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Post-COVID-19 Sino-Africa BRI cooperation

By Emmanuel Chidiebere Edeh | chinadaily.com.cn | Updated: 2020-10-12 15:51


China and Africa share historic similarities since their first contact in the 14th century down to the Bandung conference of the 20th century. In that, the two partners existed independently, enjoyed a prosperous historic past marked by commercial exchanges and trade, until the advent of the imperialistic West which led the two to unite and chart a common future for themselves in 1955.

The two partners faced with similar predicaments of imperialism saw a common ground against oppression through then-premier Zhou Enlai's message. Zhou advocated for "mutual understanding, respect, sympathy, and support, instead fear, exclusion, suspicion and antagonism". Zhou's message formed the bedrock of what has transcended into the most enviable cooperation among the contemporary global partnerships.

China's usage of the phrase "African Brothers" reflects the sincerity of adhering to Zhou's message of 1955. Sino-African cooperation under Forum on China Africa Cooperation and the Belt and Road Initiative have stood the test of time; a proof that China and African cooperation goes beyond interests to an all-weather friendship.

For instance, in the recent event of COVID-19 outbreak, China and African countries have used the opportunity to strengthen their age old friendship, and put up a collective fight against this common enemy of mankind. The two partners agreed to strengthen their cooperation, and support the leading and coordinating role of the United Nations and the World Health Organization in the fight against the pandemic.

Despite the pandemic situation of 2020, China has not lost its sight on goal of building a moderately prosperous society for people. It further seeks to strengthen its cooperation with partners along the BRI. Sino-African cooperation under the BRI has given rise to increased economic activities, and major infrastructural projects that have added structural changes to the continent.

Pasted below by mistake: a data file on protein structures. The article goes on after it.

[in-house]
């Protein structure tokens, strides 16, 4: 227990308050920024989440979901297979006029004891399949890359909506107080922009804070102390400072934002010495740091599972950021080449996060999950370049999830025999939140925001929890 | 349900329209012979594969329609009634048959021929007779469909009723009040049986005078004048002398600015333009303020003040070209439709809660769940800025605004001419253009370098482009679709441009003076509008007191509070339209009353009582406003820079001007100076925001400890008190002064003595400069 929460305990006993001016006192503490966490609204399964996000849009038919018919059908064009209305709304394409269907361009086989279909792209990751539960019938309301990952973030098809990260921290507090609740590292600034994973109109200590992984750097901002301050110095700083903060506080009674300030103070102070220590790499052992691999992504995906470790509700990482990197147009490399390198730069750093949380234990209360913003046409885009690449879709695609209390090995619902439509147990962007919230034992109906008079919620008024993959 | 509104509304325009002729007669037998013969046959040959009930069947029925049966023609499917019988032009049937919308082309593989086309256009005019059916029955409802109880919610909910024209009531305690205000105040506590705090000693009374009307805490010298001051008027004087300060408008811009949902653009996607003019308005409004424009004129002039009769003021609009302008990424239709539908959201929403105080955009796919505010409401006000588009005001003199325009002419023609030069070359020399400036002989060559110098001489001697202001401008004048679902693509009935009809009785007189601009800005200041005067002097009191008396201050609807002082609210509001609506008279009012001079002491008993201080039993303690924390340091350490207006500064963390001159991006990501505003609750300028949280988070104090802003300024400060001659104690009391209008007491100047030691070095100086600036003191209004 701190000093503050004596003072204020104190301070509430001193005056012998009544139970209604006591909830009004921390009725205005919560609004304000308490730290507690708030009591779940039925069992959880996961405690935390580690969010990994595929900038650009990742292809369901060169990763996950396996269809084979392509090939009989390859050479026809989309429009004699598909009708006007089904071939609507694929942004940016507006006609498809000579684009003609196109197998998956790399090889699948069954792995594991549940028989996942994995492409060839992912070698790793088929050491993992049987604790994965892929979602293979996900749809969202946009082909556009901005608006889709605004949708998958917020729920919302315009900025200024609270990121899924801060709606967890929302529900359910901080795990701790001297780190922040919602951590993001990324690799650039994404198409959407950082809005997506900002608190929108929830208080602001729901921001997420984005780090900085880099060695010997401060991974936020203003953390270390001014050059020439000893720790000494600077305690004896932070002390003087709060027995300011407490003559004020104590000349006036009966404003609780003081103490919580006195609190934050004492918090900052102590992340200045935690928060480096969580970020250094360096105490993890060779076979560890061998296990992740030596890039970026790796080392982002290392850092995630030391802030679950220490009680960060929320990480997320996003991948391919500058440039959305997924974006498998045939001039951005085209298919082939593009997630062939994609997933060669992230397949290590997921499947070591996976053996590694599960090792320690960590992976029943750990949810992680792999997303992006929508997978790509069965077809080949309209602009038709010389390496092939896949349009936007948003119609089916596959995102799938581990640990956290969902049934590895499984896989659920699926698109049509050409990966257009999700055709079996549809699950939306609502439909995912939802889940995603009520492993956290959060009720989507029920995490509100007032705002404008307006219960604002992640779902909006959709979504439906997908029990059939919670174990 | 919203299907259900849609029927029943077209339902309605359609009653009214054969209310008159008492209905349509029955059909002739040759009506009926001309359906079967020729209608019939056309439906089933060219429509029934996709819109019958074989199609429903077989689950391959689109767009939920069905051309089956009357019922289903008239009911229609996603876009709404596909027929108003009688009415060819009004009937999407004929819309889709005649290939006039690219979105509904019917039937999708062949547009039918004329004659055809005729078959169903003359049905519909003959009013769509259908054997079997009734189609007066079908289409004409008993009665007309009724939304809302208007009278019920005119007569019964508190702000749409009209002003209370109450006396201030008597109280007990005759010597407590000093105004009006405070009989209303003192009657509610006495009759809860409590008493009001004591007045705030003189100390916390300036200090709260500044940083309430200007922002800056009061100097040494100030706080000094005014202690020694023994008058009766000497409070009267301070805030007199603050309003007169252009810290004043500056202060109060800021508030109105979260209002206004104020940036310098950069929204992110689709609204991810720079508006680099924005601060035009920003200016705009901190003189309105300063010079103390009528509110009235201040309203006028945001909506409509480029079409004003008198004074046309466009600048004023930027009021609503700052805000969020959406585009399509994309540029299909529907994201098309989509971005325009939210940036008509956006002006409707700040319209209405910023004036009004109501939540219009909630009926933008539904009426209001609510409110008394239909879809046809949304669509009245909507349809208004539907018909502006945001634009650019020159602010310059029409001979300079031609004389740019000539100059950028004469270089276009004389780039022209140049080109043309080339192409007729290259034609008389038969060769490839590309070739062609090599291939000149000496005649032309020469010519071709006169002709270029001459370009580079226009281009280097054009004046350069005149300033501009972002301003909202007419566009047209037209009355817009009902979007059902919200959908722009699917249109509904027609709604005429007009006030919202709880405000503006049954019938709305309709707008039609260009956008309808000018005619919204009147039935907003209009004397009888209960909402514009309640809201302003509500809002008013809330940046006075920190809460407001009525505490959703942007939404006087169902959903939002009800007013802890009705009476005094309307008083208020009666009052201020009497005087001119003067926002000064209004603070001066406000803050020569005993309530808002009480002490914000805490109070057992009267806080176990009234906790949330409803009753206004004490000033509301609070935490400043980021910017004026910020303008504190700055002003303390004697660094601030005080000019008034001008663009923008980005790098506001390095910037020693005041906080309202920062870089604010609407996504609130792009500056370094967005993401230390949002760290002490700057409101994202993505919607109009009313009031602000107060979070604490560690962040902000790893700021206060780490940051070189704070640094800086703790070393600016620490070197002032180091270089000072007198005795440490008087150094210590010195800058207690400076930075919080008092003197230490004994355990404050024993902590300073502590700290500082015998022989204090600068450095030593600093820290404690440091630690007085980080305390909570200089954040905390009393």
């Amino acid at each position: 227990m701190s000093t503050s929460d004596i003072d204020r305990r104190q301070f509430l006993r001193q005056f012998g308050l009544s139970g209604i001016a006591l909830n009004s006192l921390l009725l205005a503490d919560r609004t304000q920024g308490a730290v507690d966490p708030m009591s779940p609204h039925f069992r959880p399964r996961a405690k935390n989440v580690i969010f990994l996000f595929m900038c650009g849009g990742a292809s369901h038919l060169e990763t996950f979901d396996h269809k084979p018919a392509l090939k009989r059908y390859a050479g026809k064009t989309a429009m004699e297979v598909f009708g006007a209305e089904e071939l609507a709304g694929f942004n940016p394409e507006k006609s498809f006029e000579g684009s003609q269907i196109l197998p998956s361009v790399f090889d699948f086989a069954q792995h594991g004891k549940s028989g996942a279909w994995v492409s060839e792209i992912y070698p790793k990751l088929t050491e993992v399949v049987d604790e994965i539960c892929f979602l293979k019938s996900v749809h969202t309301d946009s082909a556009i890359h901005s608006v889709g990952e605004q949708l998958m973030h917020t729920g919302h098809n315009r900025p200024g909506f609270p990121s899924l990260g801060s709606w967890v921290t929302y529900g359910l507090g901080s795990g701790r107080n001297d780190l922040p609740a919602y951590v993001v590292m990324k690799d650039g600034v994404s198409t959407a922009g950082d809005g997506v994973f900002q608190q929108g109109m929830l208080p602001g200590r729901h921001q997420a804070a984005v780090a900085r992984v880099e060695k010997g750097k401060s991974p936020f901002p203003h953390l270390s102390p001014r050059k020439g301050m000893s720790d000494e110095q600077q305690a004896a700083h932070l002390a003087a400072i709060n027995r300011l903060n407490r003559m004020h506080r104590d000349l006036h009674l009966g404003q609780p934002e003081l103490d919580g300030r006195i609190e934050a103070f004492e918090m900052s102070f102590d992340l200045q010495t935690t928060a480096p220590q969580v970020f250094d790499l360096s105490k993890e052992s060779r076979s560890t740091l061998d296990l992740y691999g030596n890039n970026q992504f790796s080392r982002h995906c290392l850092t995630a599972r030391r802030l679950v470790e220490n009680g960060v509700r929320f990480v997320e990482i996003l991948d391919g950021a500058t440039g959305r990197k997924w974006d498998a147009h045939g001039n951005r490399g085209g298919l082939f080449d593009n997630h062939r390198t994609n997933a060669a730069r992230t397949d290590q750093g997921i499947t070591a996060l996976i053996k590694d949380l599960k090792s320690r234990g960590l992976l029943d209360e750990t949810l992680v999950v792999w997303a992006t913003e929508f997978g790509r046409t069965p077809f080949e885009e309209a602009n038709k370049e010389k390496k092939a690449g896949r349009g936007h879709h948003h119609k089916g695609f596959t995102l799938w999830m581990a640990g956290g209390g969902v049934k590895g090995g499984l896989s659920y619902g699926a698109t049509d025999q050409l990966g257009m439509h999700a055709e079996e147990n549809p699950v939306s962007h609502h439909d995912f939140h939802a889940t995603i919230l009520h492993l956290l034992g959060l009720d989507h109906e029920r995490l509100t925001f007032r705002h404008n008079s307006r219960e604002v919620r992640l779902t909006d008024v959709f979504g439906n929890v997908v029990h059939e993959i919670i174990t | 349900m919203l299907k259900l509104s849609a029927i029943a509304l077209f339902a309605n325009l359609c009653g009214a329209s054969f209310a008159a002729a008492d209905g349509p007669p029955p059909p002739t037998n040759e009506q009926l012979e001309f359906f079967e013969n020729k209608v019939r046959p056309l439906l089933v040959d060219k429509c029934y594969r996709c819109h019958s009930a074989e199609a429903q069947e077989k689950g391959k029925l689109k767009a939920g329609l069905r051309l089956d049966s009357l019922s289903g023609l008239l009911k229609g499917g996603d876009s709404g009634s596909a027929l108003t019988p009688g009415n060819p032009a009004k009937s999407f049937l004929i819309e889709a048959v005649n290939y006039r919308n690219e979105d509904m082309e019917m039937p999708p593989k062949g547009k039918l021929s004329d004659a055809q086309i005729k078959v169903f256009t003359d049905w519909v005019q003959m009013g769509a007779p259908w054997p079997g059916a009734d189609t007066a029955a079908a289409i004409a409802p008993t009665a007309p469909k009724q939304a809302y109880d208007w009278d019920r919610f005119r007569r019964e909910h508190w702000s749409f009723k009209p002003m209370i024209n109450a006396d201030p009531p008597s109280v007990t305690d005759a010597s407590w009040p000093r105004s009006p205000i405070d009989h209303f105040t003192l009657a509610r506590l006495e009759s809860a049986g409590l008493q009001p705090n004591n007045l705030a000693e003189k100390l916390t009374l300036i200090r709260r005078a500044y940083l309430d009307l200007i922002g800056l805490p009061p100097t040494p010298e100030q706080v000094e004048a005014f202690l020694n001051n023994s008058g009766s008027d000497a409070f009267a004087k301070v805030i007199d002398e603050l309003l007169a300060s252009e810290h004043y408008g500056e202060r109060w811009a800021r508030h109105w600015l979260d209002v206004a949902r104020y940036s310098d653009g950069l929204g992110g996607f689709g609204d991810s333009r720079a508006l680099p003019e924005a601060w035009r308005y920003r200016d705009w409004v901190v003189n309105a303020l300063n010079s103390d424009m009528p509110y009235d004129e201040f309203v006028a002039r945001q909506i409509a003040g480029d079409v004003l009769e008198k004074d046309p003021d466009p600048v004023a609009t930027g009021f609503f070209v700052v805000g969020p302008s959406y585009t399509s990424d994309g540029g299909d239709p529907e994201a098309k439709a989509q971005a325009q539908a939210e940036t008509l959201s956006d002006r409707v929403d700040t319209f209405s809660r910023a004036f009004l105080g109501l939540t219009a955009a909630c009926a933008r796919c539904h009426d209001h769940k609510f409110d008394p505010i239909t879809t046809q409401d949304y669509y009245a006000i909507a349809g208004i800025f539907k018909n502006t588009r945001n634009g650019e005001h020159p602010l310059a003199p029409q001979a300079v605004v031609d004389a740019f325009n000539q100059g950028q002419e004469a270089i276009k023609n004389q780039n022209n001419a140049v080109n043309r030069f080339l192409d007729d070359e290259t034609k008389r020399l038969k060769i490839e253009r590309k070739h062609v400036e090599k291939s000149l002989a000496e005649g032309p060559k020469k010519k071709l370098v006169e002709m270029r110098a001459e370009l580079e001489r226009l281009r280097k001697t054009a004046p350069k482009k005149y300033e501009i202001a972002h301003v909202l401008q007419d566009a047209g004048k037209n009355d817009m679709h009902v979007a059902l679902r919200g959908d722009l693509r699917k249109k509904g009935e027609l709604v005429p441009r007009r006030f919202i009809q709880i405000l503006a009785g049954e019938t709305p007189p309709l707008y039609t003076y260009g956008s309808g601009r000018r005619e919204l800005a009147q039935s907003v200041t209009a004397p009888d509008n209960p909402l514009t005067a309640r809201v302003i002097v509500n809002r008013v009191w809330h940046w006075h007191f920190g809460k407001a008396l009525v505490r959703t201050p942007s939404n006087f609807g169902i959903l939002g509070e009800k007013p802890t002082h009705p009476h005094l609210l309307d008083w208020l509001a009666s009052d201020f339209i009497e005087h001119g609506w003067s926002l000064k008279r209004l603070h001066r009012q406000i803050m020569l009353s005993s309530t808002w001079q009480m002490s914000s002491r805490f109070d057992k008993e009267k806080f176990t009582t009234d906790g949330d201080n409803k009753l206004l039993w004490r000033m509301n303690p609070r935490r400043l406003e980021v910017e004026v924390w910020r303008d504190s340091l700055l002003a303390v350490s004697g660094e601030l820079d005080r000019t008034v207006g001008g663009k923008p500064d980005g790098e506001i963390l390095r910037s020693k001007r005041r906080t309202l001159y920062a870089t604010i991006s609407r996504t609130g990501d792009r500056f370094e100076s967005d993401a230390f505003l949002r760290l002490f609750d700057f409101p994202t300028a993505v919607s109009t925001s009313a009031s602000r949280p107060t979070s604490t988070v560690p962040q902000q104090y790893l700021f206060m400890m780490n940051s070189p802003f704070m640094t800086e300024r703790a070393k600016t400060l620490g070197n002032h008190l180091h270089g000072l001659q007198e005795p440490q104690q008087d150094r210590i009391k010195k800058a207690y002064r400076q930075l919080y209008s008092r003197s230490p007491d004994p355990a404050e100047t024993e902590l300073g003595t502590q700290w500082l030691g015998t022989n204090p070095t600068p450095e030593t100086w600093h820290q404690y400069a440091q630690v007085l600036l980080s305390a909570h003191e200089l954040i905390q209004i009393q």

In 2013, China announced the Belt and Road Initiative as part of the over 300 initiatives for its reform and opening-up. BRI is designed to boost trade and commerce. The initiative seeks to reconstruct the ancient silk route that linked Asia and Europe to a modern equivalent stretching through Asia, the Middle East, Europe, and Africa to link China and the rest of the world.

The initiative has won warm responses and active participation across the globe. Boasting a total of 126 countries and 29 international organizations as participants by the end of the first quarter of 2019, among which 37 African countries and African union have signed cooperation agreements with China.

Africa prefers gentlemen alliances and cooperation characterized by healthy negotiations, devoid of impediments and sanctions. As such, African leaders view BRI as a paradigm shift from development cooperation that are difficult for practitioners to participate actively. It welcomes China's pan-African approach under the Sino-African BRI cooperation.

In terms of Africa's development agenda, African countries are fully committed to BRI as part of the means to draw support toward quest of achieving sustainable development across the continent. Sustainable development from an African perspective is the overall development parallel to what is obtainable in the developed countries and suitable for African people.